A hullabaloo erupted between France and Germany that both governments are trying to silence to death. According to unnamed sources of Zeit Online and Reuters, German Finance Minister Wolfgang Schäuble broached an unprecedented topic with the members of Germany’s Council of Economic Experts on Wednesday when they presented their Annual Report. In its 49-year history of advising German governments, the Council has never delved into policy proposals for other countries. And yet, Schäuble asked them: Could they produce a reform concept for the troubled French economy?
The French, who are currently engaged in national soul-searching and navel-gazing to halt their declining “competitiveness,” were not amused. The office of President Francois Hollande wrapped itself in silence. Prime Minister Jean-Marc Ayrault brushed it off. The German Ministry of Finance declined to comment on “unofficial discussions.” Council Chairman Wolfgang Franz backpedalled: “That’s largely misinformation,” he said. “An order for a Special Report is not even in the most distant sight.” He figured that the French government “wouldn’t tolerate something like that.”
Nevertheless, he said, the government is highly interested in reform ideas that would make the monetary union more stable. And it is in this context that the Council would “think about France” in December. After which they would talk again with Schäuble, he said.
But the Council is already “increasingly worried” about the economic developments in France, admitted Council member Lars Feld when he presented the Annual Report to Schäuble. “The largest problem isn’t Greece anymore, or Spain or Italy, but France because France has done nothing to rebuild its competitiveness and is even heading in the opposite direction.” He didn’t mince words. “France needs labor market reforms,” he said. “It is the country among Eurozone countries that works the least each year; so how do you expect any results from that?”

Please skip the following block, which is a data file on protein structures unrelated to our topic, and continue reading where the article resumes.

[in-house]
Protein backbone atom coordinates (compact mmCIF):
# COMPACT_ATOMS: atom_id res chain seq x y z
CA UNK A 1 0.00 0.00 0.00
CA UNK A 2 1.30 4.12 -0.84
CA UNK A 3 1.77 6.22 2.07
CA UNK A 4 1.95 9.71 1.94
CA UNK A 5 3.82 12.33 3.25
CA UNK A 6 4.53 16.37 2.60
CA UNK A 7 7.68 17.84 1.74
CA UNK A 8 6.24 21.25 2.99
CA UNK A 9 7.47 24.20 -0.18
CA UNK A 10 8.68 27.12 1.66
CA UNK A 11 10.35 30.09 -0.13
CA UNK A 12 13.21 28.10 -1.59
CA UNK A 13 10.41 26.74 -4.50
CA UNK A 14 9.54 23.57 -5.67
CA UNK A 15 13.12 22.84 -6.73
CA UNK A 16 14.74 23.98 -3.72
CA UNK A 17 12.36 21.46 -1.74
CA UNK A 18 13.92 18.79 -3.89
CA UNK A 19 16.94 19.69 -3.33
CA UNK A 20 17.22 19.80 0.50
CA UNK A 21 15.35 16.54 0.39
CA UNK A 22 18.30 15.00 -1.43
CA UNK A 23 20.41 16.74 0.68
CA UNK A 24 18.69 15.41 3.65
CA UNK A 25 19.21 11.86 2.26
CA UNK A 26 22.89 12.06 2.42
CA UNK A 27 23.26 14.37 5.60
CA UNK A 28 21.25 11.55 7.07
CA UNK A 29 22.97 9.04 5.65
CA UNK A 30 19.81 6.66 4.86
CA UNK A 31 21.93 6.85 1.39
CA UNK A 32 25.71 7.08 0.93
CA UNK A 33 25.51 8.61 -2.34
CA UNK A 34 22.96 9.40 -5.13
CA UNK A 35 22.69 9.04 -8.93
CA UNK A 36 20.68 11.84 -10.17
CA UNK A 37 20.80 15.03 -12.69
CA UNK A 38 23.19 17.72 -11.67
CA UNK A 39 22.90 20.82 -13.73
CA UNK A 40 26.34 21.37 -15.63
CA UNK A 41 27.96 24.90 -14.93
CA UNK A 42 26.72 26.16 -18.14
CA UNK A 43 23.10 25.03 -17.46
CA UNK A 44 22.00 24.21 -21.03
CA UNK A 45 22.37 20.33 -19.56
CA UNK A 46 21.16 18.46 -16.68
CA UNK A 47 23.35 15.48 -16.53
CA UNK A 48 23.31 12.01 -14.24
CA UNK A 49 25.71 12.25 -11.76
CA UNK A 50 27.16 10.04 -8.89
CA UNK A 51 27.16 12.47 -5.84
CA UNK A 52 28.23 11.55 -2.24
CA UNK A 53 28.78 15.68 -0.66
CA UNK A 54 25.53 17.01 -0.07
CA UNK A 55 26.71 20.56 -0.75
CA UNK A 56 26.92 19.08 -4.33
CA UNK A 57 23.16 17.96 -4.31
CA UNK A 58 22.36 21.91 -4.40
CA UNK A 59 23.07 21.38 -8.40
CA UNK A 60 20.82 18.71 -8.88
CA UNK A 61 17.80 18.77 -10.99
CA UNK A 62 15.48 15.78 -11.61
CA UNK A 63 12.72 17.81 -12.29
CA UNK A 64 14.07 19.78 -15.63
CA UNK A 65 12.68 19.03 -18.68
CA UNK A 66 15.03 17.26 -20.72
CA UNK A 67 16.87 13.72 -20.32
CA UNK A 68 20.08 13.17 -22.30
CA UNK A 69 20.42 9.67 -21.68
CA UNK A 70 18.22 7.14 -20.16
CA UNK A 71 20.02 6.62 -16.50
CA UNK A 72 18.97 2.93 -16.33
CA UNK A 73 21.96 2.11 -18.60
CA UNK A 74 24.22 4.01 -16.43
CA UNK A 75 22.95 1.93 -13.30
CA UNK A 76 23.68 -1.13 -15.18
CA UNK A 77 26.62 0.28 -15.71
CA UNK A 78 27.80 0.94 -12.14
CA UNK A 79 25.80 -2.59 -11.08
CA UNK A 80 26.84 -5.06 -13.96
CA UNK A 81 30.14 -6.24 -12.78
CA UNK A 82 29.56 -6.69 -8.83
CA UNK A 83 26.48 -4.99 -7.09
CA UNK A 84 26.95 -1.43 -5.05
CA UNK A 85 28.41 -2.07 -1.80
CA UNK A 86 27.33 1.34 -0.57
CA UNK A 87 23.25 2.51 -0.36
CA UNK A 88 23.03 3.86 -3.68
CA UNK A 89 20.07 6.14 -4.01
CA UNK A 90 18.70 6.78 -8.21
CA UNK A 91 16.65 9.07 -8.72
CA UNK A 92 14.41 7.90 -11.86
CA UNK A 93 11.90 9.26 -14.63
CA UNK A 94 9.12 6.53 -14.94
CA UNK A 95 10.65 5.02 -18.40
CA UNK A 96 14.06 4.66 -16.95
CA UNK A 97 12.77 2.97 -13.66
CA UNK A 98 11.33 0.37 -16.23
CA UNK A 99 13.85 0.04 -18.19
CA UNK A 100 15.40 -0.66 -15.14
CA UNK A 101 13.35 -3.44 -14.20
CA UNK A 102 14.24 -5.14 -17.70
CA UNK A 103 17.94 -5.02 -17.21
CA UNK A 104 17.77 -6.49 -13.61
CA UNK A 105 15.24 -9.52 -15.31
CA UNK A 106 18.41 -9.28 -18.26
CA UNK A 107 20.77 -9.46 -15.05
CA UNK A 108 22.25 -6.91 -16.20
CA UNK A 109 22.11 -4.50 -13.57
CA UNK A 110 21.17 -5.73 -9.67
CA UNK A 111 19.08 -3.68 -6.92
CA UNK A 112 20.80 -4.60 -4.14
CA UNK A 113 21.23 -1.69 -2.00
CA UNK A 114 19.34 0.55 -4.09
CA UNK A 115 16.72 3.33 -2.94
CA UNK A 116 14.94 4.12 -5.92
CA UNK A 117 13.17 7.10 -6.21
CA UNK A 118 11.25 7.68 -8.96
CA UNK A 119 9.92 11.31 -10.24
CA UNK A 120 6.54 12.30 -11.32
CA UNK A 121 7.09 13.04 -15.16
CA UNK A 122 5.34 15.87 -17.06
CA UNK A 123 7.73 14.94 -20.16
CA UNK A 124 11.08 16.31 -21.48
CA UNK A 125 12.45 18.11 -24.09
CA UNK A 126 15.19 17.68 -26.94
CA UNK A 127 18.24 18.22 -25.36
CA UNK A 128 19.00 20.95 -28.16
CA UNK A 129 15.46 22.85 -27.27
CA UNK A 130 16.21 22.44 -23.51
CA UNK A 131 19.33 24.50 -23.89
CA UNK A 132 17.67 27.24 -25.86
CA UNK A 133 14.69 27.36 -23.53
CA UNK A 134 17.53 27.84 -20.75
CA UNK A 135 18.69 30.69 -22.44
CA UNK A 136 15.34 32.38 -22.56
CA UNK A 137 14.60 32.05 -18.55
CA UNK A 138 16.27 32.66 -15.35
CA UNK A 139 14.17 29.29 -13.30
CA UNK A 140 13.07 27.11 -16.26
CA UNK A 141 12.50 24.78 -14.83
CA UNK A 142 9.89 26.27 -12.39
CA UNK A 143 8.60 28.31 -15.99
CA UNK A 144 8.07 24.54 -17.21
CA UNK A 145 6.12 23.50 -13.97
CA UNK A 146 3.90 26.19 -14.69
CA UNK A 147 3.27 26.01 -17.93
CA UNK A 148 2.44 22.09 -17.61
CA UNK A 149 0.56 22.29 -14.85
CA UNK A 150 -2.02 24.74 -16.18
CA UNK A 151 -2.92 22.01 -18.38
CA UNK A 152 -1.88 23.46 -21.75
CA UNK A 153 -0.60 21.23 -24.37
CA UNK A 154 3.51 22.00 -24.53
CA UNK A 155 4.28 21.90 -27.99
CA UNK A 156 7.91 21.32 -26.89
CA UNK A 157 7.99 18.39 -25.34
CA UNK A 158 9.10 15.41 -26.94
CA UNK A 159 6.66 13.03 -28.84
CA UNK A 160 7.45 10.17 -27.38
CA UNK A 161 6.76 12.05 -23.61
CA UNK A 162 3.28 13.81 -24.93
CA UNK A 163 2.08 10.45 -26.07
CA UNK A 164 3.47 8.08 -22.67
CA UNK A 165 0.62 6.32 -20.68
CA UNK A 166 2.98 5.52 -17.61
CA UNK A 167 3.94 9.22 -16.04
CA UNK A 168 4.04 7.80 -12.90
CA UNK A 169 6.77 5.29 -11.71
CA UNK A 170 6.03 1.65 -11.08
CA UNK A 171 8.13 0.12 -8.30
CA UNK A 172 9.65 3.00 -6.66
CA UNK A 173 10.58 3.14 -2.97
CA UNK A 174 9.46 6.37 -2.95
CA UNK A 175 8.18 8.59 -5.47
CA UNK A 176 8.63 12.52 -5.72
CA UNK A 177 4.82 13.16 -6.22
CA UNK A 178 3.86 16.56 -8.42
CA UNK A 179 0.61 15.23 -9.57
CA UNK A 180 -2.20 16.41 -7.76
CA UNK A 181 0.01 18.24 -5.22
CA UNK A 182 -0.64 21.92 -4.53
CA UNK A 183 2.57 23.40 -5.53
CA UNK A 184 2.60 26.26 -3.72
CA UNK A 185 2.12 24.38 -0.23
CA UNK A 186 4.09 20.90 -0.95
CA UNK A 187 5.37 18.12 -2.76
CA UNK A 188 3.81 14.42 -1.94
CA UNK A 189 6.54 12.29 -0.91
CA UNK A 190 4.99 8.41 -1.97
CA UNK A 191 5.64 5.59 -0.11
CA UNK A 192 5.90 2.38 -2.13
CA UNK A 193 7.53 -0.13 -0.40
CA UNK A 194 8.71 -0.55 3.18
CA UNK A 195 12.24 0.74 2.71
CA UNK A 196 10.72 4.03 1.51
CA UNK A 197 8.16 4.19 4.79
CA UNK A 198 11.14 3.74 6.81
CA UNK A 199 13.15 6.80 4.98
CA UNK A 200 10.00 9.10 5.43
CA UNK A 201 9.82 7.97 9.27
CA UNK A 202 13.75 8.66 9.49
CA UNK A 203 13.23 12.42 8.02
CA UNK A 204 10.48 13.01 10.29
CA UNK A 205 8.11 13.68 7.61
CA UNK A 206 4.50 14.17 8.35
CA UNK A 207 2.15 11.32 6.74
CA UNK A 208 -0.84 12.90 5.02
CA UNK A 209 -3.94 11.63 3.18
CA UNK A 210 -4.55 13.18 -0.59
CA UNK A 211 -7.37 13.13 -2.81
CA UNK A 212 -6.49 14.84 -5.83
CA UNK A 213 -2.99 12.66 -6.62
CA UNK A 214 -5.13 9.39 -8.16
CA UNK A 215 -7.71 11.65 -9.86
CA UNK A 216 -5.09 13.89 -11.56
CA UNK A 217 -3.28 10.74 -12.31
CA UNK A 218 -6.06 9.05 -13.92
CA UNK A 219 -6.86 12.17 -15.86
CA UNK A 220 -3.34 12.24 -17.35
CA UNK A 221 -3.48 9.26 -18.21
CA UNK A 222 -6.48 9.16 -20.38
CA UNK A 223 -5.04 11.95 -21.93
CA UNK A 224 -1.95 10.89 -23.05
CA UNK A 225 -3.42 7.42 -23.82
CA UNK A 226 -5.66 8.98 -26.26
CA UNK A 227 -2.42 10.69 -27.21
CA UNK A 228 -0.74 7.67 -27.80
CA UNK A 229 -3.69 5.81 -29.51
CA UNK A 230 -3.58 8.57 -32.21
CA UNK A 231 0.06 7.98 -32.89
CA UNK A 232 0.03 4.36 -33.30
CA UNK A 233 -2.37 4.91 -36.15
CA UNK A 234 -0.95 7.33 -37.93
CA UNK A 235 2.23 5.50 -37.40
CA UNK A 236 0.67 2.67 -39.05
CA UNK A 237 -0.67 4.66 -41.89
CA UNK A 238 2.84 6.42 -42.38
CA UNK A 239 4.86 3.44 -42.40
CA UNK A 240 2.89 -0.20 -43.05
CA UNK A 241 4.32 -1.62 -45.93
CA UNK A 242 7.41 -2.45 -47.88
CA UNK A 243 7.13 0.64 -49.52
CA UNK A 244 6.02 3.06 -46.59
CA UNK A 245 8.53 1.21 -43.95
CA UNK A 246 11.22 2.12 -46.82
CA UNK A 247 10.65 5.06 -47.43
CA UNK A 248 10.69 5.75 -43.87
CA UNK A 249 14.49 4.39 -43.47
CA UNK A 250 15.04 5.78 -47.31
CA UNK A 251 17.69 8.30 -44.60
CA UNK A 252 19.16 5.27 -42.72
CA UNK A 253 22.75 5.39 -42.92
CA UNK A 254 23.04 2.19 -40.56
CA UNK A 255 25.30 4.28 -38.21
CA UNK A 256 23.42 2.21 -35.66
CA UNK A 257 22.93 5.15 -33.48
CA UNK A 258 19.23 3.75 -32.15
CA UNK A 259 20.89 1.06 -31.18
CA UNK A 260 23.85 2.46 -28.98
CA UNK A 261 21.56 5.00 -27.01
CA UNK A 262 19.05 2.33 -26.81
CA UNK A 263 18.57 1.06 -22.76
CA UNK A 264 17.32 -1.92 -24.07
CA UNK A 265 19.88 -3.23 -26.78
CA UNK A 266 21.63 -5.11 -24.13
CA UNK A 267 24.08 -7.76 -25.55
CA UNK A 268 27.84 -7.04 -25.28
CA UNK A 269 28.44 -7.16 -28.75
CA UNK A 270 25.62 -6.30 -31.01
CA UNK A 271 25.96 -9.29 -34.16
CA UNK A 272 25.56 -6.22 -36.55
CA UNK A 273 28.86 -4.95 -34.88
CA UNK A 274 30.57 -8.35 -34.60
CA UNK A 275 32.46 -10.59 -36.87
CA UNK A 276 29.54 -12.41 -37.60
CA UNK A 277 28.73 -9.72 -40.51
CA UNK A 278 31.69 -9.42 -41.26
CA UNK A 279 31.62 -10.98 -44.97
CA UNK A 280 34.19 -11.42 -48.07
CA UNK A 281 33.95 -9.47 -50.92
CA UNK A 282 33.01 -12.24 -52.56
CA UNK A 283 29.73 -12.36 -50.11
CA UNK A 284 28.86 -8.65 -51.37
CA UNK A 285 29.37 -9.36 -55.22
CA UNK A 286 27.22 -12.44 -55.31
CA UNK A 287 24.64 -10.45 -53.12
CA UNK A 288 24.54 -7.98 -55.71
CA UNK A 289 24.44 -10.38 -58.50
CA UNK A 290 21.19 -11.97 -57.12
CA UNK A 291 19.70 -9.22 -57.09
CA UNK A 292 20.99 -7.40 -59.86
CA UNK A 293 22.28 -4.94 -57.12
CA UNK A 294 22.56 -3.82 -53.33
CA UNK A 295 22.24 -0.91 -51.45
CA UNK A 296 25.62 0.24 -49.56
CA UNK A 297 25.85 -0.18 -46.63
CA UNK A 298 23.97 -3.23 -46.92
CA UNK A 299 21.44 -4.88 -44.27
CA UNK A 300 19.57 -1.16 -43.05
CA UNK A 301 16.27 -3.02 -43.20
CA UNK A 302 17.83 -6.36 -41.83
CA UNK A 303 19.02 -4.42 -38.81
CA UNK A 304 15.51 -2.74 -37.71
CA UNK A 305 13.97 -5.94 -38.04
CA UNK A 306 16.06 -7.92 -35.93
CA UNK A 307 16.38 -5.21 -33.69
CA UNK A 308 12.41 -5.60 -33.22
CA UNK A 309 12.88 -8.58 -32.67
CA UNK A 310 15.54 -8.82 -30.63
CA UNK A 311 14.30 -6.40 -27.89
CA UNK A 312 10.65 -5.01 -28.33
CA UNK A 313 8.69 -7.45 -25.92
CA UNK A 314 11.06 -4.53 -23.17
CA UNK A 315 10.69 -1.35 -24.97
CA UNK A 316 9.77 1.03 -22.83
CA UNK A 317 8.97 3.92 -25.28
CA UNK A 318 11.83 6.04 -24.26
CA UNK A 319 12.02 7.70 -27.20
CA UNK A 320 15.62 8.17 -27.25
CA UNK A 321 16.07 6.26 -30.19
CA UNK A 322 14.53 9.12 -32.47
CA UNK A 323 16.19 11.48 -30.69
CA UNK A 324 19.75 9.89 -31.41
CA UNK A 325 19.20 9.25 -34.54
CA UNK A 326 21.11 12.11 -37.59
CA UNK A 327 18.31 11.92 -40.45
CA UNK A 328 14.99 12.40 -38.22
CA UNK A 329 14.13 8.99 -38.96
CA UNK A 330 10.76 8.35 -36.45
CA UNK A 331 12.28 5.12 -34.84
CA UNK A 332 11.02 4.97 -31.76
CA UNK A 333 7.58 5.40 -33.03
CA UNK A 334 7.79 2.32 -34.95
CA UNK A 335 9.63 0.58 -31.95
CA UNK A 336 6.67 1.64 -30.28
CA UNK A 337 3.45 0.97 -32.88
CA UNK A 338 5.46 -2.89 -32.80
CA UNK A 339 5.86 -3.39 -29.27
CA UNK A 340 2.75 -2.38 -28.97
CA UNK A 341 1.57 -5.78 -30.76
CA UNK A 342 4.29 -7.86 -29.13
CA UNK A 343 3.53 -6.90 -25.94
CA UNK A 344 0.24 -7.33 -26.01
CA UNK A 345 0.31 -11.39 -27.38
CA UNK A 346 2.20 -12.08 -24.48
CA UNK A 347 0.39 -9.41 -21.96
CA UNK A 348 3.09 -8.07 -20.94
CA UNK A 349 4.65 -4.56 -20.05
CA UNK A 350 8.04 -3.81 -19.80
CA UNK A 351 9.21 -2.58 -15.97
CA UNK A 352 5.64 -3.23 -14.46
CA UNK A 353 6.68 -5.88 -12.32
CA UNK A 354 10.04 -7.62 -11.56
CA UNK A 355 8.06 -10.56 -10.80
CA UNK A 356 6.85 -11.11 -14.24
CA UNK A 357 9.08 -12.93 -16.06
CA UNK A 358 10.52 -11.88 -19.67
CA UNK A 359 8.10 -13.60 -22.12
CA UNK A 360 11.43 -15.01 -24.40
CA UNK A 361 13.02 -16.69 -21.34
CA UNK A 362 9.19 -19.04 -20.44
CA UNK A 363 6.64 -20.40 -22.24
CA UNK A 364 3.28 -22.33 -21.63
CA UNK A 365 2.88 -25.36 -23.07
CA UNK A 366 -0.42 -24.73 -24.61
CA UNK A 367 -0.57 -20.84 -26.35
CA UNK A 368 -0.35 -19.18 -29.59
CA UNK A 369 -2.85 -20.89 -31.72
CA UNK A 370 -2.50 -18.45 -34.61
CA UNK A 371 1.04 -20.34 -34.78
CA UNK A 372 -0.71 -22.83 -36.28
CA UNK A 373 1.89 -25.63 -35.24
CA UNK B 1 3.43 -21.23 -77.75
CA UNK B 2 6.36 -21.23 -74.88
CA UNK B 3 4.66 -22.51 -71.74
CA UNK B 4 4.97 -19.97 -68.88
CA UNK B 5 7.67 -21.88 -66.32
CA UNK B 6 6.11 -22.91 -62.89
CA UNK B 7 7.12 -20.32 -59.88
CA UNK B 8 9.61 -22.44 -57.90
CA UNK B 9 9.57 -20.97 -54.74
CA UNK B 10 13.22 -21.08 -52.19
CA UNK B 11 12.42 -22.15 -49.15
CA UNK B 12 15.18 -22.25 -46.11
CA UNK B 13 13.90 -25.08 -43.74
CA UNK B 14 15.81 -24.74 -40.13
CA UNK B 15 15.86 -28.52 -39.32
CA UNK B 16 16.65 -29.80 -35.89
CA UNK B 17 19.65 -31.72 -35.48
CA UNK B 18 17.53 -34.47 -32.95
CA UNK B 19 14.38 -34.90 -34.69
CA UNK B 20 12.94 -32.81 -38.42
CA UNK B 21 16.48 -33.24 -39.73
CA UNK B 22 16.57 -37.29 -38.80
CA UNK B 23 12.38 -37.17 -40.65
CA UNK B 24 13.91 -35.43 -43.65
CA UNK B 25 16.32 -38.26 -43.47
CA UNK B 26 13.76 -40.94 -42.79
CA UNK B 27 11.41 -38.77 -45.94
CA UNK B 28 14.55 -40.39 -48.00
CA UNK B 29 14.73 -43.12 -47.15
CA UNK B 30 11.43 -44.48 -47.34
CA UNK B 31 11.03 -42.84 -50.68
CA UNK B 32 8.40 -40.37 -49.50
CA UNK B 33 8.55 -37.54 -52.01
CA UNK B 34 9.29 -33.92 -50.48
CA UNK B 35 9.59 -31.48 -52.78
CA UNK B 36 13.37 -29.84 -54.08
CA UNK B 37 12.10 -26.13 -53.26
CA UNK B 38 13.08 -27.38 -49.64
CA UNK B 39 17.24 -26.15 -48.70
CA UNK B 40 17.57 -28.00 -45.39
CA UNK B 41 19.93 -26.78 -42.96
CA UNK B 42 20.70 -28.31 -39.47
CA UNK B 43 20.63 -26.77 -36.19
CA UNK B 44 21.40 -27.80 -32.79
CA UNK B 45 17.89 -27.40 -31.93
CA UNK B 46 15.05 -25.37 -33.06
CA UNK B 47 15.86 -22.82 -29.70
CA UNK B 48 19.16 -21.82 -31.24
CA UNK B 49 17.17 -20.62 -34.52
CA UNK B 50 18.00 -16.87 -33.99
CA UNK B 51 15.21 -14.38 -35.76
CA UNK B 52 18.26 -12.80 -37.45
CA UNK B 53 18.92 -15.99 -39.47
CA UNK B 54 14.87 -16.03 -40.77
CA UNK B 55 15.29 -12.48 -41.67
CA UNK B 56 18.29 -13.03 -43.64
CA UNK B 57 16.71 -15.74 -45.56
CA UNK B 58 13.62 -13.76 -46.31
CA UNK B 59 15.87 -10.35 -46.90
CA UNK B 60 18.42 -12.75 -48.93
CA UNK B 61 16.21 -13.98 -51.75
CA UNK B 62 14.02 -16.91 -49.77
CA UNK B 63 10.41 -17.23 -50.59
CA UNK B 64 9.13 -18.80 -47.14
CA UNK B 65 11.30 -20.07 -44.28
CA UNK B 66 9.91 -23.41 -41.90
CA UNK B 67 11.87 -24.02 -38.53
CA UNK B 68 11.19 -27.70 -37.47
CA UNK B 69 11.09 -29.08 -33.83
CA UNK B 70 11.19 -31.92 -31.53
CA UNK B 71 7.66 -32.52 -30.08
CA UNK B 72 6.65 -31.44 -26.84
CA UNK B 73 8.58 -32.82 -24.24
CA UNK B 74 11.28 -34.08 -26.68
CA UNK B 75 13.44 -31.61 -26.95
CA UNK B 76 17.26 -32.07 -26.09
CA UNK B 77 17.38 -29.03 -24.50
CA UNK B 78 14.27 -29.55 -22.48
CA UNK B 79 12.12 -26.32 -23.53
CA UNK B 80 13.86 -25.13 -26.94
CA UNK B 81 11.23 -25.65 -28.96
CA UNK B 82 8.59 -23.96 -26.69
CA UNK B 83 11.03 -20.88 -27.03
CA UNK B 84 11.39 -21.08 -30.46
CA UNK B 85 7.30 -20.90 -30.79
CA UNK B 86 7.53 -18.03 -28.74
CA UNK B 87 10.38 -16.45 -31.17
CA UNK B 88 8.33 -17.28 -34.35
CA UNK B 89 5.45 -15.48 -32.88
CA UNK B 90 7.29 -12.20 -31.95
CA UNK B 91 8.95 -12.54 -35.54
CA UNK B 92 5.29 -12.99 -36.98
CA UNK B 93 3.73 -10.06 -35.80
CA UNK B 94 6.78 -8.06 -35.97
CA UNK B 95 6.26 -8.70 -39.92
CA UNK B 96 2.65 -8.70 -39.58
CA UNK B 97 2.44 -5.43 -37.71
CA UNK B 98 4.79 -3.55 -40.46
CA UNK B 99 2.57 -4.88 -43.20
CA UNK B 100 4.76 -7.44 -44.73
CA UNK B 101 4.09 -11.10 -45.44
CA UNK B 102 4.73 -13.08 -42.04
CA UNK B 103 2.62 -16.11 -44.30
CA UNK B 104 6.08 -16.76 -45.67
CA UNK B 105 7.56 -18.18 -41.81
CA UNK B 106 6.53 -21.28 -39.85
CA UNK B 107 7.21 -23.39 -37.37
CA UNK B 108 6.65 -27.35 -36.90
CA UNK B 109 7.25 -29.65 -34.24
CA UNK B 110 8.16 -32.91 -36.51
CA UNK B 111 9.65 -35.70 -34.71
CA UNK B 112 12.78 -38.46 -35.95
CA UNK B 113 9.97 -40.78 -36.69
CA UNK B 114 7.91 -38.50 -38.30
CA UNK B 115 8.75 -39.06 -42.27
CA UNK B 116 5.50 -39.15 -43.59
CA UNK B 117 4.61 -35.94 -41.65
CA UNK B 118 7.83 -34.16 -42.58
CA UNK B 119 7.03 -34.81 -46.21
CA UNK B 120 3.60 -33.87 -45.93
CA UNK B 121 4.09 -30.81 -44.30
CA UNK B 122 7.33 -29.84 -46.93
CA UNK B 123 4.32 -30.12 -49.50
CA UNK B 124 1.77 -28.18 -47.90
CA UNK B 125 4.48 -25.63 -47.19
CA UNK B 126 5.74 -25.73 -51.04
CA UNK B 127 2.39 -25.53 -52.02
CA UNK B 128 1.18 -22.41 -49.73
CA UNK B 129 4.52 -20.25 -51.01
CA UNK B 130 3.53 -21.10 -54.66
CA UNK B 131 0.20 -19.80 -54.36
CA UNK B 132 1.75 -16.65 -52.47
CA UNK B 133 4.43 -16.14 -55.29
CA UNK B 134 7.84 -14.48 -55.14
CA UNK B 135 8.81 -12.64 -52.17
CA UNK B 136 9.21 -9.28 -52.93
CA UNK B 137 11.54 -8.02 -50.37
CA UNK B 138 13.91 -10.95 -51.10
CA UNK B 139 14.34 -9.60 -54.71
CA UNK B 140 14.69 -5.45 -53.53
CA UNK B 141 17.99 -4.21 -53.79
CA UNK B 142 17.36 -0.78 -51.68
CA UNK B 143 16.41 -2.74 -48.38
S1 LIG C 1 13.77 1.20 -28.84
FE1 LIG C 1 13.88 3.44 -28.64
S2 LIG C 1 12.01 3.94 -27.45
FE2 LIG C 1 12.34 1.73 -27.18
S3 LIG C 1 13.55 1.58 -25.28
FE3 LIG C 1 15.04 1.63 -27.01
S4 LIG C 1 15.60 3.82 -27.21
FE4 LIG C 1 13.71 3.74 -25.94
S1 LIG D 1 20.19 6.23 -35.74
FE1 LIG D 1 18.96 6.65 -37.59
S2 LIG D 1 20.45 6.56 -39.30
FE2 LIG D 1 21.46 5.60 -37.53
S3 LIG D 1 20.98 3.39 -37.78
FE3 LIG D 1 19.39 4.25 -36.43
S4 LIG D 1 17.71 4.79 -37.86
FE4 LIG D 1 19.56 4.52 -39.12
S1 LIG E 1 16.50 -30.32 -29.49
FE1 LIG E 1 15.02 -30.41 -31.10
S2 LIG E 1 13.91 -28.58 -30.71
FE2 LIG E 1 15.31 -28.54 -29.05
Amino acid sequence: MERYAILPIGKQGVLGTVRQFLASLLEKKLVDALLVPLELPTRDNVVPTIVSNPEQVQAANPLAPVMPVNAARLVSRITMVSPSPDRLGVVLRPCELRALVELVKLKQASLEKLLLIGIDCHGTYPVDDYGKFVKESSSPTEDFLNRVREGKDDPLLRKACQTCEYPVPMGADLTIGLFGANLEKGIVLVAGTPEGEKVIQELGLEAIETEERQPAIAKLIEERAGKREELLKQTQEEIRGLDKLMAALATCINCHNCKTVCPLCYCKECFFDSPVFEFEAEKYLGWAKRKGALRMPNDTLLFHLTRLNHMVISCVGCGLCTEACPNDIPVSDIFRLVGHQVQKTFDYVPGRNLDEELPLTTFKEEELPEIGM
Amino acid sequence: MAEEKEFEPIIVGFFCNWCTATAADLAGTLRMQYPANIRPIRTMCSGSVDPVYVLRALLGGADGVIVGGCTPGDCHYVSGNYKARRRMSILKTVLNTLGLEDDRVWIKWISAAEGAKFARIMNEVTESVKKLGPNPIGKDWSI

The problems are piling up in France. While central government spending—56% of the economy!—is expected to remain relatively constant and provide some stability, the private sector is deteriorating with breathtaking speed. Every day, new evidence seeps out.
On Friday, it was an Insee poll of CEOs in the manufacturing sector. They’re cutting investments in plant and equipment in the second half. In 2013, they would reduce their investments by an additional 2%—though in the previous poll in July, they’d planned on increasing their investments by 5%. A harsh reversal, one that has been playing out for months.
Then the Bank of France released an estimate for fourth quarter GDP: it would shrink by 0.1%. For the third quarter, it also estimated a decline of 0.1%. If these figures are confirmed, France entered a recession in July. Five quarters in a row of total stagnation, a first in France’s post-war history!
The Germans are concerned. France bought €101 billion of German goods in 2011, or 10% of total exports. But German exports fell 2.5% in September, and exports to the Eurozone crashed 9.1%. Germany has been through this before. Its economy lives and dies by its exports.
Schäuble must feel the pressure. But fear of a dip in exports to France might not be enough for him to risk a diplomatic confrontation with his most important neighbor. He certainly wouldn’t want to stir up, without good reason, even more accusations of meddling and Teutonic arrogance. So why this unusual request?
Fear and desperation within the government about a much greater threat. The credit markets, which are currently sleeping through the French private-sector fiasco, might wake up someday—as Greece found out, it can happen suddenly—and demand much higher yields. Even if still digestible for France, it would likely throw Spain over the edge, and Italy would follow. Or the markets might walk away from France entirely.
France is too big to bail out. If the debt crisis suddenly arrived in Paris, only all-out, no-holds-barred, unrestricted bond-buying operations by the ECB could save the euro. But it would violate even the last pretense of treaty-based limitations, and would in the process debase the euro. While this might please some countries, including France, it would enrage German voters who might take out their anger on Chancellor Angela Merkel and her government. And that strikes terror into their hearts.